ACS Philadelphia 2008: Escaping the conference

I haven’t spent much time outside the confines of the conference – apart from the sun-drenched stroll between the convention centre and another venue, the Sheraton, about a mile away. So yesterday I thought, enough is enough. I went for a run over the Benjamin Franklin bridge with Neil Gussman, PR guy for the Chemical Heritage Foundation, and US army sergeant.  Read more

ACS Philadelphia 2008: When will cheap solar power become reality?

The answer to the question posed above isn’t clear. I went to a session about plastic devices that could be used as solar cells instead of expensive silicon, hoping to hear a breakthrough was nigh. Sadly I was wrong. Advances in plastics that can capture light over a useful wavelength, that can separate the charge into electrons and holes, that can carry that charge and finally, do something useful with it, are being made. But slowly.  Read more

ACS Philadelphia 2008: On the presidential campaign trail

At the general poster session the other night I was delighted to see the two candidates campaigning for the job everyone is talking about. No, not McCain and Obama, but the two candidates for the president-elect of the ACS. As the biggest scientific society in the world, this is a big job.  Read more

ACS Philadelphia 2008: Viruses make batteries

I wrote a story yesterday about a clever way to make tiny batteries using a rubber stamp and a virus. It was actually from a paper that came out in PNAS, but one of the authors, Paula Hammond is here at the meeting. She is working with Angela Belcher on some very cool viruses.  Read more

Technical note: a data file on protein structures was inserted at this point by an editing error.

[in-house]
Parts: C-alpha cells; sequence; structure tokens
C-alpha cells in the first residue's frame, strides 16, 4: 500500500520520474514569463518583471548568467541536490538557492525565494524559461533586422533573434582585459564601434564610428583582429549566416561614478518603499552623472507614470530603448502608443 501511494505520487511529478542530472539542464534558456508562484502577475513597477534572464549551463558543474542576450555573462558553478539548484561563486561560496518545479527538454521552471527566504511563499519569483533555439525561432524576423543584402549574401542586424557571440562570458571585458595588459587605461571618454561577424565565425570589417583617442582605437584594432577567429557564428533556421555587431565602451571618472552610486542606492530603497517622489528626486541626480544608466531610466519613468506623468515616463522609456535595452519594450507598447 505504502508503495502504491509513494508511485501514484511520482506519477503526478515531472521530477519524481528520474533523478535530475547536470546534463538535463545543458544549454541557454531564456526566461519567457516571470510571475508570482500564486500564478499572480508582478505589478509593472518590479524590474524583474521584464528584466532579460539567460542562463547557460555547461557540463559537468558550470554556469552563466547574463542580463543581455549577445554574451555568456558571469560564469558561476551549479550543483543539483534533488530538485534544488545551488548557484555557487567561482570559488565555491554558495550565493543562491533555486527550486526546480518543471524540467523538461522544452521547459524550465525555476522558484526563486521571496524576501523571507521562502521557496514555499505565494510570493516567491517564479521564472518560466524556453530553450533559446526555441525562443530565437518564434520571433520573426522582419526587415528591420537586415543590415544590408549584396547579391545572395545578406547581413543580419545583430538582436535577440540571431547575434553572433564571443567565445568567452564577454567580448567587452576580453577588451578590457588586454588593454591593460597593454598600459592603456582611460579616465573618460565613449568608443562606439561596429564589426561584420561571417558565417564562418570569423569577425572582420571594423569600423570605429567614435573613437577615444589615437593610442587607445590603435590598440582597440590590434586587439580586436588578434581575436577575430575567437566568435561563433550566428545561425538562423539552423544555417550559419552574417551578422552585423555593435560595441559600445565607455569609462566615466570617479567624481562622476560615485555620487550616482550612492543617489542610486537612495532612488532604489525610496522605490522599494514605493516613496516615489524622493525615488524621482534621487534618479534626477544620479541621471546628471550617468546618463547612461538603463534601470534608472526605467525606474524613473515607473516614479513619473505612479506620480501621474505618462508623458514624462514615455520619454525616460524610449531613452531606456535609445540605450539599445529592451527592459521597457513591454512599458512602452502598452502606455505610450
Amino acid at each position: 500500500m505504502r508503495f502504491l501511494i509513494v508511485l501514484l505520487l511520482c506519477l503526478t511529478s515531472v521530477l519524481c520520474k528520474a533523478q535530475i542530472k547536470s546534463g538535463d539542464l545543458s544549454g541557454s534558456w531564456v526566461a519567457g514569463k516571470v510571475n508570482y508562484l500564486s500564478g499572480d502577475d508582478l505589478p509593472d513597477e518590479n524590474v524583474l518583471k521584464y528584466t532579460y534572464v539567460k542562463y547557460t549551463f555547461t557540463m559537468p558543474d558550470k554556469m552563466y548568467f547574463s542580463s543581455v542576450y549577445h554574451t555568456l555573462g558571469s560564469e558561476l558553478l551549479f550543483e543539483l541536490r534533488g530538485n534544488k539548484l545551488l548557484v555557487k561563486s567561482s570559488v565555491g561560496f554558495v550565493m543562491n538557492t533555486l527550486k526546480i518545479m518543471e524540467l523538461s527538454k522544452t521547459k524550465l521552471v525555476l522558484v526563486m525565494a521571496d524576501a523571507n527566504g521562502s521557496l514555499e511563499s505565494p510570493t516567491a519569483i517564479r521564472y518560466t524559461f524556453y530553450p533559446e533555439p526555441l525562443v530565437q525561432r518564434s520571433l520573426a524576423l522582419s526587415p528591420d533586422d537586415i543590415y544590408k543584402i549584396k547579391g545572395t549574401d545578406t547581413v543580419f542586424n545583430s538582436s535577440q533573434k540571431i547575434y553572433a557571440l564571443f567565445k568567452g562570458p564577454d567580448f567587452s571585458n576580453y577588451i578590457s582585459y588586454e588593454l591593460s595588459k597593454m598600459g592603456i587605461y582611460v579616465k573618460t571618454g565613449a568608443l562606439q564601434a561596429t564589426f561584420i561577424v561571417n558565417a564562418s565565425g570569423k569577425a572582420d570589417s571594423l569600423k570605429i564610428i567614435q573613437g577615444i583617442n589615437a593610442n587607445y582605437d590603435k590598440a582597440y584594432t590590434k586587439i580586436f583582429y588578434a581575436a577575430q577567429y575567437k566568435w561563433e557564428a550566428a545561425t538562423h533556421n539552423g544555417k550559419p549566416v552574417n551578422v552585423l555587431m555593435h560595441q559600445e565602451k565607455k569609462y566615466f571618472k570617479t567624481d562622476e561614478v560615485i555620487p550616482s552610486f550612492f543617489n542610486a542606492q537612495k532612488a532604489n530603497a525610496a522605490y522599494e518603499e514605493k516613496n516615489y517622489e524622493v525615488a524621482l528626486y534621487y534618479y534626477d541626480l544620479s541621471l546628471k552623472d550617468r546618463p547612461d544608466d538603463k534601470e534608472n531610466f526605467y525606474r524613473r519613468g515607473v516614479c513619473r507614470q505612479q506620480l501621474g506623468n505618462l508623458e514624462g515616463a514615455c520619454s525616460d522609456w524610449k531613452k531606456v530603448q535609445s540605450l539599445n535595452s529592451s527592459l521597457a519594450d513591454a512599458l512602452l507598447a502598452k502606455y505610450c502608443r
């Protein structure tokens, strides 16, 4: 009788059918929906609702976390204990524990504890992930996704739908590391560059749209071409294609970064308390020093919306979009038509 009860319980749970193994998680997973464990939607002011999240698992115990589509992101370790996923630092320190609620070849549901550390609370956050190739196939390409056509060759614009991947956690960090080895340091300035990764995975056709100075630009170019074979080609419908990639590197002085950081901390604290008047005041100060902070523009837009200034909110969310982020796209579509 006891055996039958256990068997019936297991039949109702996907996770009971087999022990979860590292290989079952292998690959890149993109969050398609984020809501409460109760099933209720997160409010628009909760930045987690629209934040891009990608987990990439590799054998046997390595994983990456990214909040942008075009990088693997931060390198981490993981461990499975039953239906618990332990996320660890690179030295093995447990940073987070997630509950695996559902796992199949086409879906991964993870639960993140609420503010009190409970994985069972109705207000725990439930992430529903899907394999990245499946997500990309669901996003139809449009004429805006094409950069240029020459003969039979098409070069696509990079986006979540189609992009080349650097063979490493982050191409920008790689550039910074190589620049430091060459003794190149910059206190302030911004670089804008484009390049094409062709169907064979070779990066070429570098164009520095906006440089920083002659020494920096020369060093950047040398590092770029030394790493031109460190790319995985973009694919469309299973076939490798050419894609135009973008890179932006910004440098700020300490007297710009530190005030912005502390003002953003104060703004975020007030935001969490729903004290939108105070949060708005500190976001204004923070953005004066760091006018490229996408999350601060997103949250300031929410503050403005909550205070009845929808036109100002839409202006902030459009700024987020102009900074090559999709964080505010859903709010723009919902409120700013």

ACS Philadelphia 2008: Posters…

Last night was the poster session. It was late, I was jet-lagged, tired and emotional, but I dutifully showed up, if only to get my free beer. As ever this was a really well-attended event. It’s impossible to see everything so I decided to pick some of my favourite titles for you to muse over. They show the amazing breadth of this meeting, and some of them actually make chemistry sound, well, really interesting.**  … Read more

ACS Philadelphia 2008: Big talk

A few weeks ago I wrote a news story about some work done by Dan Nocera at MIT. He’s managed to make a very simple catalyst that can generate oxygen directly from water – so helping those people trying to mimic photosynthesis and save the world’s energy crisis.  Read more

ACS Philadelphia 2008: Trees eat pollution

I had a slight deviation from the ACS yesterday while I finished up writing a story about trees that can absorb organic nitrates and turn them into amino acids. But seeing as in that single sentence I spotted at least four chemistry-related words, I thought this would be a good place to write about the research.  Read more